What McCain-Feingold Did For Social Media in the Election

This article will take approx 1 minute to read.

Now that the election is over and we have an understanding of the numbers that were put up by both campaigns, I think we can safely say that the McCain-Feingold campaign finance reform bill both killed the McCain campaign and reinforced social media at the helm of communications for the future.

Let me explain. There were over 120 million votes cast (a conservative number at that!) in yesterdays election. That is almost all of the eligible voting population, or approximately an 85% turnout rate. Obama raised nearly $900M for his campaign and spent nearly $860M of that.

What happened over the past 2 years has been simply extraordinary. McCain-Feingold Campaign Finance Reform Act was passed in 2002 to much fanfare by placing strict regulations on “hard” and “soft” money. Hard money was money contributed directly to a candidate while soft money was defined as money contributed to a party for discretionary allocation. Usually, soft money was tied up in “issue based” advertising that benefitted a candidate indirectly.

McCain-Feingold imposed limits on how much money could be contributed to a campaign by special interests. This placed the “money support” mandate in the hands of individuals. Obama capitalized on this by extensive use of grassroots campaigning. Jay Voorhees calls it an Open Source Presidency.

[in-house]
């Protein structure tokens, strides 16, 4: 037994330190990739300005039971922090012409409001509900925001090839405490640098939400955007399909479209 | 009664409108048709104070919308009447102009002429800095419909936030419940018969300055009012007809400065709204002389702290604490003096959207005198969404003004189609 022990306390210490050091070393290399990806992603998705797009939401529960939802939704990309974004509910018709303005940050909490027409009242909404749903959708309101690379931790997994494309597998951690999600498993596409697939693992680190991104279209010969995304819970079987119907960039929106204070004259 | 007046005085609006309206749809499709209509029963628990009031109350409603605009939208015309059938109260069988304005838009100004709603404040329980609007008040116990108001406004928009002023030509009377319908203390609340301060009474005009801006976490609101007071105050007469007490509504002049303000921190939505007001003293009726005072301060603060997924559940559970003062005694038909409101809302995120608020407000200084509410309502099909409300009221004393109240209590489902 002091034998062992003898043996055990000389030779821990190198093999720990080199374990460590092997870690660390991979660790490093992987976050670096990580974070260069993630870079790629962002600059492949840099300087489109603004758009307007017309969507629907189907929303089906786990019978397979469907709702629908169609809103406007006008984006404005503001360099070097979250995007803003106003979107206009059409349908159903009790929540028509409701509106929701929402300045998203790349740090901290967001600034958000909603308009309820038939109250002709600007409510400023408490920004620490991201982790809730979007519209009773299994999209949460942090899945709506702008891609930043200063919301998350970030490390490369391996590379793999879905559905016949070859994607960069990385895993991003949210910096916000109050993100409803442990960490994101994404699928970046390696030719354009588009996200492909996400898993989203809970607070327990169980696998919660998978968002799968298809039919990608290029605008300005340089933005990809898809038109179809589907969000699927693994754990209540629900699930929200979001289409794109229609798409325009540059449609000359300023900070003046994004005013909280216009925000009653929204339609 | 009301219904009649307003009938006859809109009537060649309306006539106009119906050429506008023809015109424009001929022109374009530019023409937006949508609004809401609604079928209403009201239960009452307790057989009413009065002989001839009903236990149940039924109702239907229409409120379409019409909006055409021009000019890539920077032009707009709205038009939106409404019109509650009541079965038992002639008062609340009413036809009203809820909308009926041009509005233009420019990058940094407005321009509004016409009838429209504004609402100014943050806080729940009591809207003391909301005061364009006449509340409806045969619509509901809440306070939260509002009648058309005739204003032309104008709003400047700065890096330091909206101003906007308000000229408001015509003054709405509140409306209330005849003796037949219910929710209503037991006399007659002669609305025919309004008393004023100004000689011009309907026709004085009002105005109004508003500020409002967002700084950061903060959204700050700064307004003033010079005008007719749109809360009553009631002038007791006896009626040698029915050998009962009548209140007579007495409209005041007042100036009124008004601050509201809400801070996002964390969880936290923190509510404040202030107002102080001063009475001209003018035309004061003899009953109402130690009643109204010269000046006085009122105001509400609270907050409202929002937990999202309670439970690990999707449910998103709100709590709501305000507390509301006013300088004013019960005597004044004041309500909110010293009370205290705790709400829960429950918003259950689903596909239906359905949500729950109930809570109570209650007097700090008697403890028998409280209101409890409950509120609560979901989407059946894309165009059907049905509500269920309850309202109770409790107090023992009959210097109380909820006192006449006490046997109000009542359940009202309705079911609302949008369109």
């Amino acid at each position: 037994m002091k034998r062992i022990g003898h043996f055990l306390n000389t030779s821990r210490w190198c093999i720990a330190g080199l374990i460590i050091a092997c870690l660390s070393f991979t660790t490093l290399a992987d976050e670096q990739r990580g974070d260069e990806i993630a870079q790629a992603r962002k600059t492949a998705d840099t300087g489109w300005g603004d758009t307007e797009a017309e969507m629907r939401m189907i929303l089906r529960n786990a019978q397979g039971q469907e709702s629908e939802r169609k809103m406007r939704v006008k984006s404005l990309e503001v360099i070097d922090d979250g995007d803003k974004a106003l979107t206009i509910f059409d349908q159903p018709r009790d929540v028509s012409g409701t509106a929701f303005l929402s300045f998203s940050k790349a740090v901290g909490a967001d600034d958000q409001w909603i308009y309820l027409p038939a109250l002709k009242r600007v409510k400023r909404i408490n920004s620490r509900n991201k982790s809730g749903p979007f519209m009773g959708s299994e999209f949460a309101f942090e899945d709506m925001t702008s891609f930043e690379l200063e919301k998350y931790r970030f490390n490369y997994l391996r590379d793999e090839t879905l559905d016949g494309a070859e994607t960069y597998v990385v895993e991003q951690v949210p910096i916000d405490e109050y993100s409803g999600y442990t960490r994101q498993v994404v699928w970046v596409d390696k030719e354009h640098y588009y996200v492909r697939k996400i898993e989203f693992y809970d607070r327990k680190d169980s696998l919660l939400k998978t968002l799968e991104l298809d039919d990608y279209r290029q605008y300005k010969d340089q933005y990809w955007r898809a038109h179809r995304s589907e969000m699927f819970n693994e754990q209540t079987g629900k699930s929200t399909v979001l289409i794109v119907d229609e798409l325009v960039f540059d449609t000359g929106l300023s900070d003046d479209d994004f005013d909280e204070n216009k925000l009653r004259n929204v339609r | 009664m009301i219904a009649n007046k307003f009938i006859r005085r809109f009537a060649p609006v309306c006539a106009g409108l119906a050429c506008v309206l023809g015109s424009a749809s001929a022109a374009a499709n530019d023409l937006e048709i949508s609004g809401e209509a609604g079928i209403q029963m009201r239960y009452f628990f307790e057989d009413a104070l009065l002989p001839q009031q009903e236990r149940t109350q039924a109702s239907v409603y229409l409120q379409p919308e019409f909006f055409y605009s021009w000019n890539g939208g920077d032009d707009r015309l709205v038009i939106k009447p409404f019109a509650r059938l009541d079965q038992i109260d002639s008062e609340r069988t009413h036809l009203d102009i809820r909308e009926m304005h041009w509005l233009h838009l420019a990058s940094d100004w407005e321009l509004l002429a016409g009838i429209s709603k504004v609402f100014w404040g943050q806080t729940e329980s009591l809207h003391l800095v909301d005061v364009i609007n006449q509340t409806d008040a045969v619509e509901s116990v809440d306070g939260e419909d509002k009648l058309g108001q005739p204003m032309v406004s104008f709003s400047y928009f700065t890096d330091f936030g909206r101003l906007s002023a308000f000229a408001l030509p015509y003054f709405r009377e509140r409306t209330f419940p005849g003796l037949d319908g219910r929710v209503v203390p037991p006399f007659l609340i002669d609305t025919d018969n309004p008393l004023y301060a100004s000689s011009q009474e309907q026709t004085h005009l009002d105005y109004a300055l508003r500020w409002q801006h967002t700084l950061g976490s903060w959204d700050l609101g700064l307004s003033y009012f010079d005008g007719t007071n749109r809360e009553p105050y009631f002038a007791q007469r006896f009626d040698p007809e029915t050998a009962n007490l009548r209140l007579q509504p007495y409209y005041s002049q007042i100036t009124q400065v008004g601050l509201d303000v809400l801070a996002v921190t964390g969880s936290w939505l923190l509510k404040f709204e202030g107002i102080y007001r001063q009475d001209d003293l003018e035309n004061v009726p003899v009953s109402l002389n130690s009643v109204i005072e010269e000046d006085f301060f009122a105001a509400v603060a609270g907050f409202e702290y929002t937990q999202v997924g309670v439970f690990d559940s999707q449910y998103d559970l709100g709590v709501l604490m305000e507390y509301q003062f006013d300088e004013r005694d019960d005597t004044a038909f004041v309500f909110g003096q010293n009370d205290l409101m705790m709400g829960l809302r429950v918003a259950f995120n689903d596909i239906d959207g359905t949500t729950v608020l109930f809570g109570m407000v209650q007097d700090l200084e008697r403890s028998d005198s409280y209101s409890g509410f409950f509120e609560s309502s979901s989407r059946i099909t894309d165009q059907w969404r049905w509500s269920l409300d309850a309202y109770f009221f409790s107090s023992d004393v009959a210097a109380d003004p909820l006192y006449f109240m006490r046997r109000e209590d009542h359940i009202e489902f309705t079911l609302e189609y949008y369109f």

Through the use of Twitter, Facebook, blogs, and text messaging, he locked in the Gen X and Millenial votes and raised more money with grassroots efforts (“Donate $5, please”) than any other campaign in history.

Social media friends here in DC went to Florida, Virginia and Colorado to ensure that the vote was turned out for Obama.

Special interest had little role in this election. Passionate people rallied and inspired, contributing frequently in small amounts, powered this victory.

Meanwhile, the McCain campaign tried to run a traditional campaign subject to the rules that the candidate himself authored in 2002.

Victory will always go to the individual who is able to adapt to changes in the landscape and Obama clearly did that better than McCain.